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SOLO-NZ Op-Ed: Dance Monkeys, Dance!

SOLO-NZ Op-Ed: Dance Monkeys, Dance!
By Lance Davey

"Dance Monkeys, Dance!" [insert evil organ-grinder cackling here]

Message received loud and clear, Mr Anderton. A lot of us were under the impression that privately run, privately funded and professional sports were precisely that: privately run, funded and professional. Of course not, though! Thank you for reminding us that you and your ilk view them as little more than chained dancing bears or leashed, fez-wearing monkeys dancing to your tune. So now you wish to ban (there's that word again Jim!) them from selling live coverage rights of their events to pay-per-view channels, because some people who cannot afford PPV are 'missing out,' so to speak. Awwwww, diddums!

Mr Anderton lamented at a Film Auckland event that a generation of young Kiwis was growing up without watching live cricket and rugby because they could not afford pay television (oh very nicely done Jim – actually it's their parents who can't afford it, but won't someone think of the children?). Well, I confess I grew up without watching live cricket or rugby either, but that wasn't because it wasn't free-to-air; it was. It was because I was not even remotely interested. I'd go off and read a book instead. As I got older, and state TV lost its broadcast monopoly in New Zealand, competition in sports broadcasting brought about some changes: rugby and cricket matches were no longer the only fare available. I was able to regularly tune in to international rally, world circuit surfing, and an absolute plethora of (and this bit is important) consistent coverage of what New Zealanders might have once laughably considered "fringe" sports (like real, actual, European Cup football for instance).

Jim talks about a "flow-on effect" resulting in "fewer children playing cricket and rugby". Jim, Jim, Jimminy, James, you're being soparochial, darling. I got three words for ya: "Boo friggidy hoo!" As it happens, more children are taking up surfing, curling, lawn bowls, soccer, weightlifting, rowing, e-sports, robot-wars ... all of the wonderful pastimes, sports and pseudo-sports that are now broadcast on the telly or viewable as webcasts from all over the world. Get over the two-sport state already!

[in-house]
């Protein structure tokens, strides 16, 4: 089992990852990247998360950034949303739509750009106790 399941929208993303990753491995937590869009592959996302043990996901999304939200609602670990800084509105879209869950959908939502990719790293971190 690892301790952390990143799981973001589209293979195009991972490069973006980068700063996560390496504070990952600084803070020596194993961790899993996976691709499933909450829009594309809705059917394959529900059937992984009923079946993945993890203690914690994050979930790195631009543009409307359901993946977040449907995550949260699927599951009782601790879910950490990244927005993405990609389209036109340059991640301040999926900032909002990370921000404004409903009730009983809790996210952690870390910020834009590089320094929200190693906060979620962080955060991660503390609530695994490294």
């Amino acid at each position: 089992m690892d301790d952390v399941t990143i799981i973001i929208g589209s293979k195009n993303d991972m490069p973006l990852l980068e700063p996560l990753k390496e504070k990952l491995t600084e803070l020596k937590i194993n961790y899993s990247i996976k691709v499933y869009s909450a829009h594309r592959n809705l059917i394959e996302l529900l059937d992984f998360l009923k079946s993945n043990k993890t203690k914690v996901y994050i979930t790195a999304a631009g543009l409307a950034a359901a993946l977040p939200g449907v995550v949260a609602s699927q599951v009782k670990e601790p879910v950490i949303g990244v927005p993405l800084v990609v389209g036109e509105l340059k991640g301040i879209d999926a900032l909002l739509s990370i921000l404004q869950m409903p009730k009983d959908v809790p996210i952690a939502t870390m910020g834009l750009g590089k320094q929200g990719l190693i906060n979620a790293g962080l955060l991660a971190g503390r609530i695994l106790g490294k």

Perhaps though, I have been a bit misleading. While Jim apparently does view the world of privately run professional sports as dancing bears or monkeys there for our amusement, of course Jimbob is not quite so silly (or perhaps brave) as to poke the dancing bear with a stick. Oh no, though I've no doubt he'd like to. No, Jimmy is a lot of things, but he's not stupid. Compensation will be paid to the sporting organisations, so this won't cost them as much as actually outright banning the sale of live rights to pay-per-view channels; instead it will be subsidised with your money. Ah, have I captured your interest now? The way he intends this to work, as I understand it, is that because not everyone who wants to view such an important cultural event as live rugby or cricket, can afford to do so, everyone, be they interested viewers or no, has to pay part of the costs to get it to become free. The scary part is that in Jimmy's mind, everyone wins. The sports get subsidised (and therefore just a little bit more answerable to the state), poor people don't get disenfranchised from their "culture and heritage" and enjoy the inalienable right to watch free rugby, and it only costs everyone else a small amount, instead of costing the actual users a bit more.

Apparently, state-owned, free-to-air, broadcaster TVNZ welcomed the news – wotta surprise!

ends

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